“Since its inception in 2002, HSAC has become indispensable to improving public safety communication and collaboration in Los Angeles,” said Peter Lowy, chair of HSAC. “The result is an L.A. region that is today better prepared, more secure, and increasingly more resilient in the face of threats and hazards. This new academic enterprise at the Pepperdine School of Public Policy is driven by our shared dedication to serving diverse communities with growing needs. I am eager to see the strength of our combined efforts in utilizing emerging technologies to advance meaningful policy solutions throughout Greater Los Angeles.”

HSAC is led by Lowy, who helms an active and dynamic board of influential Angelenos, and president and CEO Jim Featherstone, who joined the organization in 2016 after 30 years with the City of Los Angeles. Lowy will be named a Senior Fellow at the School of Public Policy, and Featherstone will serve as executive director of the new enterprise at Pepperdine. Additionally, the organization will continue to benefit from the guidance of distinguished board members including Los Angeles mayor Eric Garcetti, who serves as honorary chair; Los Angeles fire chief Ralph Terrazas; Los Angeles County fire chief Daryl Osby; and Los Angeles police chief Michael Moore. HSAC also presently counts among its partners leading philanthropic organizations, including The Ahmanson Foundation and the Annenberg Foundation.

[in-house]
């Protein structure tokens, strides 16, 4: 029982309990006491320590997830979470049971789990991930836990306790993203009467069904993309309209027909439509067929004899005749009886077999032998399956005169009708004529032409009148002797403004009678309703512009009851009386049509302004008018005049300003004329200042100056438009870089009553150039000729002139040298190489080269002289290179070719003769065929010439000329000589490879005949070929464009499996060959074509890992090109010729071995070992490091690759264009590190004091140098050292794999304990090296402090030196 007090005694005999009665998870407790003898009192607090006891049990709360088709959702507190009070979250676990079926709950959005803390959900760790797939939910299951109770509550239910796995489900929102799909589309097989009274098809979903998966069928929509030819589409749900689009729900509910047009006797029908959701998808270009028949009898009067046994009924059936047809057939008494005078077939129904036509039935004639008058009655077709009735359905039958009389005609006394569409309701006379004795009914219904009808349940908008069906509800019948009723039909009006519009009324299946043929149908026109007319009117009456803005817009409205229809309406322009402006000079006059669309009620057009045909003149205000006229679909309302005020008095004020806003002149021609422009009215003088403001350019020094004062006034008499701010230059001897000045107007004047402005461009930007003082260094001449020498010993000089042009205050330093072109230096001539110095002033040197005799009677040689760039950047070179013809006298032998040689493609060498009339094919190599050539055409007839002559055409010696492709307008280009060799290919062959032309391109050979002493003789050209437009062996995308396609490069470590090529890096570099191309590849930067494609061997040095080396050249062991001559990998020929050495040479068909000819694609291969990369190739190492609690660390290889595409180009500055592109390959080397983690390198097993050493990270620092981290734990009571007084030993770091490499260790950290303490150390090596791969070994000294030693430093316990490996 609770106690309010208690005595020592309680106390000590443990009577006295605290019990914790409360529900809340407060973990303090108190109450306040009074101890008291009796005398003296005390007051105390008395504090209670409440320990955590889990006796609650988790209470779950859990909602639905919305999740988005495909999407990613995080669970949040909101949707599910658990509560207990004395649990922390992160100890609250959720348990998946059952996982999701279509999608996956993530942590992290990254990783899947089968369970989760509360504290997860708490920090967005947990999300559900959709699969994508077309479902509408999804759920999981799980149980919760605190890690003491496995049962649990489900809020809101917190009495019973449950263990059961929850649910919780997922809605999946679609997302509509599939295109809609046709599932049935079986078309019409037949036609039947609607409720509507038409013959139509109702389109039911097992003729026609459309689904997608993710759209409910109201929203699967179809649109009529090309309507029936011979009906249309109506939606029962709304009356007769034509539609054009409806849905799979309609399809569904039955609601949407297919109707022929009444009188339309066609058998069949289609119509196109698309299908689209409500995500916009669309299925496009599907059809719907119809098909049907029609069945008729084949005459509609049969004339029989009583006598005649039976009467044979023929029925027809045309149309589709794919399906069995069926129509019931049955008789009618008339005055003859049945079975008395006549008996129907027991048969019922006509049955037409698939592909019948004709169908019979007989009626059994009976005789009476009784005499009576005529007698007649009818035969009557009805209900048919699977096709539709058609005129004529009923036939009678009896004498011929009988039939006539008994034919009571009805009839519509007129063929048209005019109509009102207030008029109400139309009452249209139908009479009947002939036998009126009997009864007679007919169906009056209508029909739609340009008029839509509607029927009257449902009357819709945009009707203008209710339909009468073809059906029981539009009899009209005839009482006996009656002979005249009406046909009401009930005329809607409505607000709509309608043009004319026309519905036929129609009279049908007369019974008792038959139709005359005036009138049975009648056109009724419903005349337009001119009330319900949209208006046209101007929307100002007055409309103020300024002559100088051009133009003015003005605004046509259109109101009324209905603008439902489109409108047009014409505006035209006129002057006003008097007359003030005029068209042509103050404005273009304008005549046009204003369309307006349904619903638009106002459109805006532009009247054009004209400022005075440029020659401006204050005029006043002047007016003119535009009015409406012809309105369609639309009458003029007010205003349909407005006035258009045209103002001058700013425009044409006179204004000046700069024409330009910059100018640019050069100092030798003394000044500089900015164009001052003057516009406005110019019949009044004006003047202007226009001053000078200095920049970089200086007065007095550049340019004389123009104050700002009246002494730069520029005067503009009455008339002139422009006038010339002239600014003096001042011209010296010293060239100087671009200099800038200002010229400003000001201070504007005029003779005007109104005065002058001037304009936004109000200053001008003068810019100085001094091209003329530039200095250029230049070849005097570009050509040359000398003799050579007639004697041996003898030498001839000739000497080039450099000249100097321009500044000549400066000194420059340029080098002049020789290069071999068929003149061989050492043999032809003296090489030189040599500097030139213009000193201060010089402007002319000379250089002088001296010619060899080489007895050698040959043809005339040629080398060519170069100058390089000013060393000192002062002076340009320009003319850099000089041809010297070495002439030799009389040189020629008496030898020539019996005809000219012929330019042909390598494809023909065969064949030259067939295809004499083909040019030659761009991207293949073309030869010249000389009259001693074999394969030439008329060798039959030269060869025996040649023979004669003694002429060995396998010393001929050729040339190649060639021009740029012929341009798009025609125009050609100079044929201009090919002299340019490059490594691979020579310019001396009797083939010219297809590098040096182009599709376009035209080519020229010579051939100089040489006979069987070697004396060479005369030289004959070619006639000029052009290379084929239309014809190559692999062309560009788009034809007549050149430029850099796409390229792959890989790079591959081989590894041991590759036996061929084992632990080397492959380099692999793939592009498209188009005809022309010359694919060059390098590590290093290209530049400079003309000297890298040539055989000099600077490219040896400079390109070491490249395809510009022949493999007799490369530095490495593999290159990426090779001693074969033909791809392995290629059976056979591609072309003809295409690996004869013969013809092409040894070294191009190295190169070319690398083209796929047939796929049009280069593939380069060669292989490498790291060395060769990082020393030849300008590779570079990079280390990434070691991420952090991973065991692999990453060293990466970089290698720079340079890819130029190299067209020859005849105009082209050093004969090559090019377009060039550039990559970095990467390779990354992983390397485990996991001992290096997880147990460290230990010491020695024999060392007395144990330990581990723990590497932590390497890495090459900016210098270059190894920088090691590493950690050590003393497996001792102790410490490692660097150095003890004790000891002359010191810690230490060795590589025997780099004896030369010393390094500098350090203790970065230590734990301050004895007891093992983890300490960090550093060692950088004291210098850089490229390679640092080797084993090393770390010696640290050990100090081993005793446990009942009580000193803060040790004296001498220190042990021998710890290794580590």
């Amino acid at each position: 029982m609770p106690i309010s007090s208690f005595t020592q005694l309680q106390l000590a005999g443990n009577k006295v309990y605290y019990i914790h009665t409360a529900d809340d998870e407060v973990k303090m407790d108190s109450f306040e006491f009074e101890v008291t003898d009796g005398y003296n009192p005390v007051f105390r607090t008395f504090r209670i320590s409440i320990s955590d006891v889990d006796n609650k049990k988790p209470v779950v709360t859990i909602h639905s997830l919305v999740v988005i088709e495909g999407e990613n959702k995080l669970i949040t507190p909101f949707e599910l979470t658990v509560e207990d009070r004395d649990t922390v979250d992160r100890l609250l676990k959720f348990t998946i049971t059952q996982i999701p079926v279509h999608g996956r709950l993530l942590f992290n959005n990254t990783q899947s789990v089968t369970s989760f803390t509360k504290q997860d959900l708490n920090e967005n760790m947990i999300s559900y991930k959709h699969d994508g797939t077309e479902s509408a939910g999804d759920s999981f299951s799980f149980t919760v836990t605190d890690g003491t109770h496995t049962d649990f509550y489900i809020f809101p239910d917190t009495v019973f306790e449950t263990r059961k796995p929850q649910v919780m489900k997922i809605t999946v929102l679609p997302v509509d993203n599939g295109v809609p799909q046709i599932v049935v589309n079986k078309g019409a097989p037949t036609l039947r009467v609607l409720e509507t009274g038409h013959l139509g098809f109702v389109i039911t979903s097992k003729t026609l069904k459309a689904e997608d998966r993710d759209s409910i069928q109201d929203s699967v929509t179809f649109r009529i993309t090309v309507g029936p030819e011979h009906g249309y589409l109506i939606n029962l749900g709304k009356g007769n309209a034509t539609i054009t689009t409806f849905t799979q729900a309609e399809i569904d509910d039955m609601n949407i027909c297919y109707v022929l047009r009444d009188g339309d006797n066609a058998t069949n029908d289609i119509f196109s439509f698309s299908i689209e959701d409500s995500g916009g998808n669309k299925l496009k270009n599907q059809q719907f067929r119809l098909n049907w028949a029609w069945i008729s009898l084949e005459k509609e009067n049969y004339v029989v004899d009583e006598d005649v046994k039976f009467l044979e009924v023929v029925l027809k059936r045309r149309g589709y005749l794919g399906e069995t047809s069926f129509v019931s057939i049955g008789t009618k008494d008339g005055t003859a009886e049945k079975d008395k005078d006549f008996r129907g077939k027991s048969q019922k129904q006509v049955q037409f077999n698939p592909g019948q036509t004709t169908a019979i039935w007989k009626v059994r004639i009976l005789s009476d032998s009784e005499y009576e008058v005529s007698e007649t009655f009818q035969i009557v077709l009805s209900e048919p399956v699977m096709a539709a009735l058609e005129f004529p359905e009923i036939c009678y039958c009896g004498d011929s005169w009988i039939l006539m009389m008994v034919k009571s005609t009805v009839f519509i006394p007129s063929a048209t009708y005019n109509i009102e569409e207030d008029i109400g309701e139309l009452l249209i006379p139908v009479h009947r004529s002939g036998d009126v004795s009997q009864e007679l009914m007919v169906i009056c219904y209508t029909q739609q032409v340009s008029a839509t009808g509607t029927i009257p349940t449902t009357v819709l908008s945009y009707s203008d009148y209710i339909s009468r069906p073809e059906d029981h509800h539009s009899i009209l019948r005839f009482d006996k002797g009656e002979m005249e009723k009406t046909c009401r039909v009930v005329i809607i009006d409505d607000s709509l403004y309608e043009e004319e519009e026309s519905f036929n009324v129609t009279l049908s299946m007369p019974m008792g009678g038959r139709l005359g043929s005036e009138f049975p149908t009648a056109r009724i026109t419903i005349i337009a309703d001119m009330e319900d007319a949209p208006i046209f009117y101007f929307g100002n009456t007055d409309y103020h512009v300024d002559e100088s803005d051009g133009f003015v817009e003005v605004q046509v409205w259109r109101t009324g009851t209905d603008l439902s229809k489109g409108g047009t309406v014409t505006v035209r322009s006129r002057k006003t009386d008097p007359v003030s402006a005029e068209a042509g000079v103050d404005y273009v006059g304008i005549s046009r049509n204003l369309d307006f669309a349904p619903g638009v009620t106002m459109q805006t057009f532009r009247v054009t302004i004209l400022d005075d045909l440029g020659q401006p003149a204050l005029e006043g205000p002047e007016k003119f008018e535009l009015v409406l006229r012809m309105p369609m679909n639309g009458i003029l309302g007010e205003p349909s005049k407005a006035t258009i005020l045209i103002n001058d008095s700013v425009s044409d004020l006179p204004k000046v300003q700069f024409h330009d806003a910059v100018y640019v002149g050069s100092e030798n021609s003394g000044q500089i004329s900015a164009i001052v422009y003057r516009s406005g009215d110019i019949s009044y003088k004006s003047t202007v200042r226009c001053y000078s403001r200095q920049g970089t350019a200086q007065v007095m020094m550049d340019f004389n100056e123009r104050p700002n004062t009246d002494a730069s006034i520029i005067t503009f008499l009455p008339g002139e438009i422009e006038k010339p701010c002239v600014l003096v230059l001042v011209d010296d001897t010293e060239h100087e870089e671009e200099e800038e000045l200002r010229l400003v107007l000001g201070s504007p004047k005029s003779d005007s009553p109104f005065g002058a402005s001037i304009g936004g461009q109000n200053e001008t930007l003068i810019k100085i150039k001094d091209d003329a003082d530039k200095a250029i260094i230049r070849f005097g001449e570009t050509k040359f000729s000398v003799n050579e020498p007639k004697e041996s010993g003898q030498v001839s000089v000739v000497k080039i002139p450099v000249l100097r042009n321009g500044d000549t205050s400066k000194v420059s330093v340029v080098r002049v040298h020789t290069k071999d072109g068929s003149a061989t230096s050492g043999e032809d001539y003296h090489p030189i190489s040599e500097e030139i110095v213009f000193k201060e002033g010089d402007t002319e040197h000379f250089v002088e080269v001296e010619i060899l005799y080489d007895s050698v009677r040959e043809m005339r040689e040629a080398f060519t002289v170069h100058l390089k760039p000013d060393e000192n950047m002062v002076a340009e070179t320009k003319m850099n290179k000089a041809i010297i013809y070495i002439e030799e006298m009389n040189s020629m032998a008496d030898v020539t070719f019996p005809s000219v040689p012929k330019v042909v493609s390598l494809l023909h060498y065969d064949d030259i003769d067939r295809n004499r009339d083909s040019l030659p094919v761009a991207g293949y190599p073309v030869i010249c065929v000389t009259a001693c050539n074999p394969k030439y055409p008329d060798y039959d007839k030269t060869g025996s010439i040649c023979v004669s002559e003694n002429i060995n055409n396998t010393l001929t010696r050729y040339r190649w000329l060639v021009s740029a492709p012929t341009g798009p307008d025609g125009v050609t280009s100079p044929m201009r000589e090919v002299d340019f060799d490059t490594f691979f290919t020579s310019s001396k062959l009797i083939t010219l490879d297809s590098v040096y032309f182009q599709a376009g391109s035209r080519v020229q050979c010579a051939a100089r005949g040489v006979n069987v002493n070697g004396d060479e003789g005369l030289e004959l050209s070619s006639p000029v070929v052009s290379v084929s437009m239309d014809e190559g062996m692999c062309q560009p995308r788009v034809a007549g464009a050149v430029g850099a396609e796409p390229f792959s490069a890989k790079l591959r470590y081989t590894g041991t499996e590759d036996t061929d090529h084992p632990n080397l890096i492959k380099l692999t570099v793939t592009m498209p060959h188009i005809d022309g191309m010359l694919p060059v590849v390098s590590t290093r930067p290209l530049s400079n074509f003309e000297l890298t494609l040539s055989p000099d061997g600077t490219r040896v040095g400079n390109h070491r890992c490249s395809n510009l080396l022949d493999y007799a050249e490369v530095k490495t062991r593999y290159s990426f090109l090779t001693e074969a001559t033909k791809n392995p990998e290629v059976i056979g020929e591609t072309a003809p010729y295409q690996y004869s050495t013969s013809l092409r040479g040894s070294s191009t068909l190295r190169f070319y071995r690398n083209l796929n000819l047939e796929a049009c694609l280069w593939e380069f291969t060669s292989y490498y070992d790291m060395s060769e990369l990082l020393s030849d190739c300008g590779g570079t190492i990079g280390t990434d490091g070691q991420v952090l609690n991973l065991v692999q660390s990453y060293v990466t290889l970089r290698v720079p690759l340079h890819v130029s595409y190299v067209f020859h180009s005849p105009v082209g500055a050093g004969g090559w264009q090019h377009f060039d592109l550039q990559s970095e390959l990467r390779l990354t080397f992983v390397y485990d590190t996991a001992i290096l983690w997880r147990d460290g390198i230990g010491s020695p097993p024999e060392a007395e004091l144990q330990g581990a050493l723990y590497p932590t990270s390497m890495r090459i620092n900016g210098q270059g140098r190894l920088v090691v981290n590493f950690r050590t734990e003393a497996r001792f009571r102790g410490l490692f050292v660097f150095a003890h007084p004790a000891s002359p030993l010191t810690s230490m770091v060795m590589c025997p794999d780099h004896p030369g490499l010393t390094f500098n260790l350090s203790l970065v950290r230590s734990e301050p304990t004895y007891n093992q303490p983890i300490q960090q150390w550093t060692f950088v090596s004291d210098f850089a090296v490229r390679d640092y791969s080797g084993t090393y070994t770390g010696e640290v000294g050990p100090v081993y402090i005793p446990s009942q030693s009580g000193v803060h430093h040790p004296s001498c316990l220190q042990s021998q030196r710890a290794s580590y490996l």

"Building a more resilient Los Angeles requires that we tap every resource at our disposal—and that means deepening partnerships with HSAC, relying on critical insights from institutions like Pepperdine, and equipping our leaders and first responders with vital data from SALUS in the face of disruptions, crises, or natural disasters," said Garcetti. "Our top priority is keeping Angelenos safe and secure, and we will continue to deploy every tool in our arsenal to strengthen public safety across our city."   

HSAC was founded jointly between James K. Hahn, then mayor of the City of Los Angeles, Lee Baca, then sheriff of Los Angeles County, and key leaders in business and philanthropy in partnership with the City and County of Los Angeles in 2002 following the September 11 terrorist attacks. The initiative sought to create a local, all-sector network that would enhance the Los Angeles region’s resilience to large-scale disasters, including active threats, earthquakes, wildfires, pandemics, severe weather, and cyber attacks. Since 2016 HSAC has pivoted its focus to better serve the evolving needs of local crisis managers and continues to build strategic partnerships among the private, public, and civic sectors, which serves to engage regional public safety leaders and stakeholders so they may advance creative public safety solutions.

“The Annenberg Foundation has supported initiatives like HSAC that utilize technology to foster improved communication and collaboration to positively impact our city,” said Wallis Annenberg. “Our longstanding commitment to education is another way in which we seek to strengthen communities. We applaud the new HSAC endeavor with Pepperdine to grow the organization's ability to strengthen Los Angeles and help foster our next generation of crisis leaders."

The HSAC annual gala, under its new auspices with Pepperdine, will be held on September 17, 2019, in Los Angeles and will honor Pepperdine president Andrew K. Benton and Wendy Greuel, former L.A. city controller and city councilwoman and a current HSAC board member.